Is it healthy?

“Is this healthy?” I get this question a lot. Like every time I teach a class or share a recipe or eat out with a friend. I thought I might share it today because the new year and all its associated resolutions are nigh and I know that at least a few of you might be considering eating “healthier” in 2016.

This is an unsurprisingly complicated question when you consider that we live in a world in which there’s a new diet or study or recommendation out on a daily basis and few of us have the time or inclination to sort through all of them in detail.  Now before I tell you my criteria for deciding if something is “healthy” I want to be very clear that I’m a fan of whatever helps people find the style of eating that works best for them. If being paleo or vegan or gluten-free or {insert other diet style here} helps even one person find a classification and community of support for the way of eating that makes them feel good then I’m thrilled!

That said, I think that these latest trends and studies and diets can distract us from finding what really works for our individual constitution if we’re not careful. This is why after trying all the trendy diets and latest and greatest trends I threw it all out and came up with my own set of questions that helped me answer that question “is it healthy?”

Will these work for you? Maybe. Maybe they work with a caveat or with certain foods excluded or with a certain category of foods emphasized (hey there veggies!). If they don’t work for you, I encourage you to think carefully about what your core questions might be so that the next time you’re staring down a new diet or meal or recipe you can answer the question “is it healthy” for you.

So without further ado, here are the questions that I ask myself to hone in on the health of something:

  • Is it real?
  • Is it whole?
  • Is it unprocessed?

If I can answer yes to all of these questions then it is likely that I can feel good about that food being a solid base for a healthy diet.

As you can imagine, yes is an easy answer to these questions when looking at something like apples, broccoli, or brown rice. But it gets infinitely more complicated when you start looking at packaged foods, which is why I added in one more question:

  • Could I make this myself at home if I was so inclined?

What the heck does that mean? For me it means that while time and inclination don’t result in me making everything myself, I like to focus on buying packaged foods that I could easily get or make the ingredients for if I really wanted to. Some examples:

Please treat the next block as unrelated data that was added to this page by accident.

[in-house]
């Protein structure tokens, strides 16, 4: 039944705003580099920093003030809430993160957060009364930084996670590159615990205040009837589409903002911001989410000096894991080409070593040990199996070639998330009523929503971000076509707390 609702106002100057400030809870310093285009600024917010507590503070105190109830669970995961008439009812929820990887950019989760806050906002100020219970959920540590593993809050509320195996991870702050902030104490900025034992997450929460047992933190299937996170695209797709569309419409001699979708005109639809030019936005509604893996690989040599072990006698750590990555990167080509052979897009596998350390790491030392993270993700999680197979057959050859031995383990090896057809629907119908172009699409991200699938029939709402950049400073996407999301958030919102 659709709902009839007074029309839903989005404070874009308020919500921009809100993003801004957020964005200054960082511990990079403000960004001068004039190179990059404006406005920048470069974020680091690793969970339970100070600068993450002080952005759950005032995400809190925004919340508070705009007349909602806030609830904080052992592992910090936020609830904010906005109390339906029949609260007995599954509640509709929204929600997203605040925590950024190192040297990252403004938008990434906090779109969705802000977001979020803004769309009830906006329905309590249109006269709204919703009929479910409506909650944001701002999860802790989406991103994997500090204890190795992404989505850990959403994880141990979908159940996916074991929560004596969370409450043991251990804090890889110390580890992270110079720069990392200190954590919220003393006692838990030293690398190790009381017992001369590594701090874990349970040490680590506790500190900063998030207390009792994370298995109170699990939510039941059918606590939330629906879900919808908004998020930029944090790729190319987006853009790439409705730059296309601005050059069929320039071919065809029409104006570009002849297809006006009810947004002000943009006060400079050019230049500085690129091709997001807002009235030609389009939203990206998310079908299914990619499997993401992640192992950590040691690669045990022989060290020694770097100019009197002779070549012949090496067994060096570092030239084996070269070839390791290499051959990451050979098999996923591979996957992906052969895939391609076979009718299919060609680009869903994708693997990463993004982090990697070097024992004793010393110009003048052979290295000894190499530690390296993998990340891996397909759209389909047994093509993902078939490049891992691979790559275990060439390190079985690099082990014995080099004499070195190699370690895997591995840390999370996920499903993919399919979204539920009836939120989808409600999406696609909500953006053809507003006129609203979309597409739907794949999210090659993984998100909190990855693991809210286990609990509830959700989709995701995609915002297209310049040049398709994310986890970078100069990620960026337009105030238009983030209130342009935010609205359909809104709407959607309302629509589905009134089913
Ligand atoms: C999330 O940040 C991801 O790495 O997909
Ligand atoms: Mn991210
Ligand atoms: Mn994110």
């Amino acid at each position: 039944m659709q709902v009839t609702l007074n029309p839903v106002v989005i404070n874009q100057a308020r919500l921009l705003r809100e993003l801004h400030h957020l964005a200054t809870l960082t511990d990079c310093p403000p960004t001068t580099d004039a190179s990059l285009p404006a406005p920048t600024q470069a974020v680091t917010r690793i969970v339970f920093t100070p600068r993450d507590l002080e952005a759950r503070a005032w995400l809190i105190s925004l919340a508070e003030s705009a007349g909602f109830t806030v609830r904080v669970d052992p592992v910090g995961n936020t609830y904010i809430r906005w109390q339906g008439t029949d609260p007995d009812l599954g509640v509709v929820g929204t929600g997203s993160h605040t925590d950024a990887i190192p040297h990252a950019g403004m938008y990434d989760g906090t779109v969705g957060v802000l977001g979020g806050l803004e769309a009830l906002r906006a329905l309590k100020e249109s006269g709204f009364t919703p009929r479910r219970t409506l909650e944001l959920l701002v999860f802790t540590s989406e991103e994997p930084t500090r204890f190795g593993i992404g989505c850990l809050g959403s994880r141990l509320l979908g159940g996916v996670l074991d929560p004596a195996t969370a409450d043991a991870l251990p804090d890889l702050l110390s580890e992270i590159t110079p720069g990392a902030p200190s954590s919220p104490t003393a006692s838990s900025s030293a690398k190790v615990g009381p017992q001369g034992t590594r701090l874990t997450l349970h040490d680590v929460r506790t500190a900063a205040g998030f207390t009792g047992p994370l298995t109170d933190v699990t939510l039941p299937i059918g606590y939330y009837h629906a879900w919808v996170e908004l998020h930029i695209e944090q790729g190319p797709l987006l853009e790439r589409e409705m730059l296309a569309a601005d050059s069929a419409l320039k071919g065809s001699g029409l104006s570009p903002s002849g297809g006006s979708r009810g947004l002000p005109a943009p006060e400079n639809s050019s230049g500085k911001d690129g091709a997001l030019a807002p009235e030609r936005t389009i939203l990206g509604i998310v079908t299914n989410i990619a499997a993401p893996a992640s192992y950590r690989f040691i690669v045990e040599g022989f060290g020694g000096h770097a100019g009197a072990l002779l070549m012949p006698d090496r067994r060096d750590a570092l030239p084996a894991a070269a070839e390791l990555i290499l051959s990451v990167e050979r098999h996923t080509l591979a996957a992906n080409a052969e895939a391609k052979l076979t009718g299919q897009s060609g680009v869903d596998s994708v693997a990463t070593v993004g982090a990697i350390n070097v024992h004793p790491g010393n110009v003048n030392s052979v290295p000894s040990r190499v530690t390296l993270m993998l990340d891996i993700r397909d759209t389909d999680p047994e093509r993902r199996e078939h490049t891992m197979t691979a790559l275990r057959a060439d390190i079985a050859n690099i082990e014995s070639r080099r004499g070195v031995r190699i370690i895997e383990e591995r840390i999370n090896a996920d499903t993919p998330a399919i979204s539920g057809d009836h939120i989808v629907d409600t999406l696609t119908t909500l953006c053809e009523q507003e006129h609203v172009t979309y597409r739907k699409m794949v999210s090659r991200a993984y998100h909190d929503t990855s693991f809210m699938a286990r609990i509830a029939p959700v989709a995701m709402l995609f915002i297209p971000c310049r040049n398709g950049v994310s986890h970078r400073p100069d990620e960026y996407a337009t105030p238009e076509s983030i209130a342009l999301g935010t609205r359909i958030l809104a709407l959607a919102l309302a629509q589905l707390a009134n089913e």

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  • Larabars – they’re just a mix of dried fruit and nuts. With enough of these two things and my trusty food processor I could easily make them at home if I wanted and, you know, had more time
  • Whole grain sourdough bread- water, a starter, and whole grain flour combine to make this magical bread. If I could keep a dang starter alive I could totally make it myself
  • Unsweetened applesauce – throw some apples in the Vitamix et voila. If the homemade stuff had a longer shelf life I might actually make this at home
  • Frozen brown rice – I know I could make this myself (and even freeze it) but sometimes the hour of cooking time is just too much to ask

Some examples of things that wouldn’t fit:

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  • Anything with high fructose corn syrup – you can’t buy that crap for home use
  • Powdered cheese – I’ve seen what cheese looks like and it’s not dry or powdery usually
  • Anything brightly colored – if it isn’t a color that naturally occurs in food (I’m looking at you Flaming Hot Cheetos) that’s usually a pretty good tip off

Obviously, this isn’t a perfect science, but by combining all of my questions together I usually feel pretty confident in making healthy choices. And when I’m not, at least I know I’m not, which is really all I ask for. After all, healthy living is a huge handful of healthy eating with a generous pinch of delicious indulgence.

2 comments

  1. Marybeth Russum says:

    Healthy living” to most people means both physical and mental health are in balance or functioning well together in a person. In many instances, physical and mental health are closely linked, so that a change (good or bad) in one directly affects the other. Consequently, some of the tips will include suggestions for emotional and mental “healthy living.”

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